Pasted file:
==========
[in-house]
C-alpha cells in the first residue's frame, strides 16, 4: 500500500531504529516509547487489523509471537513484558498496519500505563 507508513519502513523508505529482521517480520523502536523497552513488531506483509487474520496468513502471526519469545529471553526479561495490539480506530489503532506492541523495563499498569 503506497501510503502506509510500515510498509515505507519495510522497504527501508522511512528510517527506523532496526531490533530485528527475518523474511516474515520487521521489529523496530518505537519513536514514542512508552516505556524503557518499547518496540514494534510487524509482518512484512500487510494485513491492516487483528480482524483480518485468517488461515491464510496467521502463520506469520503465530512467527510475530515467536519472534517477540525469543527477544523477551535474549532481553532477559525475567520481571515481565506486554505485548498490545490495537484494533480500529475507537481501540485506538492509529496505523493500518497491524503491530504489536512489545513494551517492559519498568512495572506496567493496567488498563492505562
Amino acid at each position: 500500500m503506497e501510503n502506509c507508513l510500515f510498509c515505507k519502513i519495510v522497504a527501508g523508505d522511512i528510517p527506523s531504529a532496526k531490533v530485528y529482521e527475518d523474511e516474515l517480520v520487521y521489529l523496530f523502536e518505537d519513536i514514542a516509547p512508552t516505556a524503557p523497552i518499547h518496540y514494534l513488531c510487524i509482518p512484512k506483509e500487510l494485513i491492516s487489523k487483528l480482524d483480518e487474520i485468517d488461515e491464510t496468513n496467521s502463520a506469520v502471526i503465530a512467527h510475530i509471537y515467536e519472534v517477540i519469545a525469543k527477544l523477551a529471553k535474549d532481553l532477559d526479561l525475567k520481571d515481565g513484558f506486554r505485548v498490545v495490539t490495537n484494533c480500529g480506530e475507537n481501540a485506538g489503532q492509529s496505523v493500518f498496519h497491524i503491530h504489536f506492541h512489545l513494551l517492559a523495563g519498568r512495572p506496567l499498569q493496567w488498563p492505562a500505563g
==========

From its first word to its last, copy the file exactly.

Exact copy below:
[in-house]
C-alpha cells in the first residue's frame, strides 16, 4: 500500500531504529516509547487489523509471537513484558498496519500505563 507508513519502513523508505529482521517480520523502536523497552513488531506483509487474520496468513502471526519469545529471553526479561495490539480506530489503532506492541523495563499498569 503506497501510503502506509510500515510498509515505507519495510522497504527501508522511512528510517527506523532496526531490533530485528527475518523474511516474515520487521521489529523496530518505537519513536514514542512508552516505556524503557518499547518496540514494534510487524509482518512484512500487510494485513491492516487483528480482524483480518485468517488461515491464510496467521502463520506469520503465530512467527510475530515467536519472534517477540525469543527477544523477551535474549532481553532477559525475567520481571515481565506486554505485548498490545490495537484494533480500529475507537481501540485506538492509529496505523493500518497491524503491530504489536512489545513494551517492559519498568512495572506496567493496567488498563492505562
Amino acid at each position: 500500500m503506497e501510503n502506509c507508513l510500515f510498509c515505507k519502513i519495510v522497504a527501508g523508505d522511512i528510517p527506523s531504529a532496526k531490533v530485528y529482521e527475518d523474511e516474515l517480520v520487521y521489529l523496530f523502536e518505537d519513536i514514542a516509547p512508552t516505556a524503557p523497552i518499547h518496540y514494534l513488531c510487524i509482518p512484512k506483509e500487510l494485513i491492516s487489523k487483528l480482524d483480518e487474520i485468517d488461515e491464510t496468513n496467521s502463520a506469520v502471526i503465530a512467527h510475530i509471537y515467536e519472534v517477540i519469545a525469543k527477544l523477551a529471553k535474549d532481553l532477559d526479561l525475567k520481571d515481565g513484558f506486554r505485548v498490545v495490539t490495537n484494533c480500529g480506530e475507537n481501540a485506538g489503532q492509529s496505523v493500518f498496519h497491524i503491530h504489536f506492541h512489545l513494551l517492559a523495563g519498568r512495572p506496567l499498569q493496567w488498563p492505562a500505563g